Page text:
Some footballers are seemingly born with an ability to change games. Whether with a perfectly timed pass, a smart piece of anticipation to avert danger, or a surprising shot from an almost impossible angle, these are players who consistently produce moments of quality when it matters most. 

Honduran international striker Jerry Bengtson is one such player, with his goals often proving crucial. The 26-year-old scored against Spain at the Men's Olympic Football Tournament London 2012 to take Honduras past the group stage for the very first time. And his recent goal against Mexico at the San Pedro Sula, in the final round of CONCACAF qualifying for the 2014 FIFA World Cup Brazil™, pulled Los Catrachos level and helped them salvage an unlikely 2-2 draw.

With Honduras preparing for three hugely important qualifiers against Costa Rica, Jamaica and USA, spoke exclusively with Bengtson, one of the players who could hold the key to the Central American side's hopes of reaching Brazil 2014.

A career on the rise
Bengtson made his professional debut in 2007 for Vida, for whom he enjoyed two strong seasons before finishing top of the Honduran league's scoring charts in 2009/10. His fine performances earned him a move to Motagua in 2010, as well as a first senior appearance for the Honduran national team.

Despite his young age, Bengtson quickly won the approval of the Honduran fans. "I was playing for Vida when, one day, a woman told me her son had died," he said. "She gave me his boots because she wanted me to use them. I only wore them in a couple of matches, but I've kept them as a memento more than anything, and for the importance of what they represent." 

Bengtson's rise continued in 2012, when he signed for MLS side New England Revolution and realised his dream of playing outside his homeland. "It means a lot because they're my first team since I left Honduras," said the tall striker, who admits he has taken time to settle at his new club. "The process of adapting has not gone very well. There are lots of changes I've had to adjust to here, but I think I'm gradually getting there. I've still got a long way to go."

Ambitious targets
The same could be said for Honduras in their quest for a place at Brazil 2014. Los Catrachos are fourth with four points in the CONCACAF preliminary tournament, but a good return from their next three qualifiers could put them in with a strong chance of reaching a world finals for the third time.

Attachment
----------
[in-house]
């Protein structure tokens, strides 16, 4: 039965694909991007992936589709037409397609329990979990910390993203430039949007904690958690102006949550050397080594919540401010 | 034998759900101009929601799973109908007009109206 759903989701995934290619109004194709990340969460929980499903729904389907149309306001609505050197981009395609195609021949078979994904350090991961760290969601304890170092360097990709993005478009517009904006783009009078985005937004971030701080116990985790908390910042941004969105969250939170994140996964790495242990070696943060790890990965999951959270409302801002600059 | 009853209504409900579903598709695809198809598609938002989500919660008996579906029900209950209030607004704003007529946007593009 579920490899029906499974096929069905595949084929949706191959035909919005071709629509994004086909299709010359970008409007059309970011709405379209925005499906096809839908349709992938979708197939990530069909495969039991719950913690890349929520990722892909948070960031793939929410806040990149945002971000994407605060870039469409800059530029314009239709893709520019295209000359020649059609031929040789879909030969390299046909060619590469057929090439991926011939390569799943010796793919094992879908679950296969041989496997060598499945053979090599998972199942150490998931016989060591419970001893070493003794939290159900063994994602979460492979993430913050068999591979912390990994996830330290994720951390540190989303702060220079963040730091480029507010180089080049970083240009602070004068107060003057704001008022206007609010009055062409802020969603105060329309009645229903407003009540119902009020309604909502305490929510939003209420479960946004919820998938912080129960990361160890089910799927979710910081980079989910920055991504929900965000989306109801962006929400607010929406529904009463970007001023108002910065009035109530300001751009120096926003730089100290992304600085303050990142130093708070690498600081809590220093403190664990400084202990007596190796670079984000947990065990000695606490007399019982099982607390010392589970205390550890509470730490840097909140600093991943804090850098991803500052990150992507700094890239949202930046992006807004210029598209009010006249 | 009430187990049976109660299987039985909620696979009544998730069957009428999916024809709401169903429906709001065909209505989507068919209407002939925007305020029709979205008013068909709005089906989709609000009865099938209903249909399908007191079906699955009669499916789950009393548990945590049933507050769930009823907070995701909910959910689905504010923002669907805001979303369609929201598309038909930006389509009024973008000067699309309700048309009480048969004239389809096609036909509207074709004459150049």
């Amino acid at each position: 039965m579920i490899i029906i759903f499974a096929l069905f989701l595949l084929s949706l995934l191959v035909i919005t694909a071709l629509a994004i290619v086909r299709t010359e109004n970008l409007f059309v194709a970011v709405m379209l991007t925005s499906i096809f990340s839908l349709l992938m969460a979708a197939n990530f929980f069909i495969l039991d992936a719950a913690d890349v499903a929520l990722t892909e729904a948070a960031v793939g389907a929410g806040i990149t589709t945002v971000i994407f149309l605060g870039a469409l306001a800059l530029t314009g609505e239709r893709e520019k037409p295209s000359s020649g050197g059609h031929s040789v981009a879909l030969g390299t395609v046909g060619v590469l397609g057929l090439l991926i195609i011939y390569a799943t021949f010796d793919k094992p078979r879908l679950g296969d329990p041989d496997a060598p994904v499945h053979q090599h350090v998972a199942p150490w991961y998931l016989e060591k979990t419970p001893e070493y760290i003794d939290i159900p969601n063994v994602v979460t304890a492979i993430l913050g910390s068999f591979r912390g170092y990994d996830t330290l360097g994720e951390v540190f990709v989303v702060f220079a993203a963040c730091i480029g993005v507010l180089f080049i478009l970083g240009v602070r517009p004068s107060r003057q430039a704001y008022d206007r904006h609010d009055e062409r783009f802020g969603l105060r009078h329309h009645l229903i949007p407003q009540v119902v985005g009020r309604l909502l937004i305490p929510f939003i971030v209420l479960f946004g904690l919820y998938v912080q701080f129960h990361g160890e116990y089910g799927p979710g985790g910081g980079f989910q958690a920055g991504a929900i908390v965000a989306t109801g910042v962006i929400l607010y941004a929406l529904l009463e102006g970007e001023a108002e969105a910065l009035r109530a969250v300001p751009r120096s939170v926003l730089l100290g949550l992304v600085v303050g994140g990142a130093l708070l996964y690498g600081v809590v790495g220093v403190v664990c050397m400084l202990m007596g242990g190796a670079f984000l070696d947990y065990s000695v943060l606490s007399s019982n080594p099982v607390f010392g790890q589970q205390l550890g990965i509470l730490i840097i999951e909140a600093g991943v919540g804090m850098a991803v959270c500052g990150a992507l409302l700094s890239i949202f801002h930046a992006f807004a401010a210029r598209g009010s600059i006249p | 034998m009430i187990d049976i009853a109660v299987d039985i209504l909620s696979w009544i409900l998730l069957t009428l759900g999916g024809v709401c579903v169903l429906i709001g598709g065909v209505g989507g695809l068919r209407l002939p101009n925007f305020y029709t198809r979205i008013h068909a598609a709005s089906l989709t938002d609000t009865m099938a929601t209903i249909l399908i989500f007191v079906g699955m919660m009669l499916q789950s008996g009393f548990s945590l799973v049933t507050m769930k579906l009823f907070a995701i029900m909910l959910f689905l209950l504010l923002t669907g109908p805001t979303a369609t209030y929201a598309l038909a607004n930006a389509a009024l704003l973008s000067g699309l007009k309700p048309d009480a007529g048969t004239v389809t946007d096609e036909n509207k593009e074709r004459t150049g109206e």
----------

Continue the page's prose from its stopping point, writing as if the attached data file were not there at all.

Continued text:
"We're training very well," said Bengtson. "We're going to work very hard, knowing we have three difficult games but also a great group of players. We've got a good team that will go out to get as close to the maximum nine points as possible."

USA are the most formidable of Honduras's upcoming opponents, although the Stars and Stripes’ qualifying campaign has not started as well as they might have hoped. Bengtson, however, remains wary of their threat, and is refusing to let overconfidence creep in. "It's not an advantage," he explained. "They have started badly but this will make them even more dangerous, as they need the points. We all know what USA are capable of, but the same goes for Mexico and all the others. None of them are easy opponents."

Indeed, while USA are the obvious danger, every team in the section is determined to secure a place at Brazil 2014. "The qualifying tournament has been very hard-fought," said Bengtson. "I think all the teams are strong. Those who were seen as small teams have improved a great deal and are doing well. The games are very keenly contested, and nobody gives anything away. We all want to be at the World Cup."

The level of competition only heightens Bengtson's motivation, and he has unwavering belief in his side's ability to deliver. "We've got a great national team," he said. "Our unity is something that defines us, sets us apart and serves us."

"We've got youth and experience, and we're all pulling in the same direction," he added. "We're confident we've got everything it will take to reach Brazil 2014, and we're going to fight for it."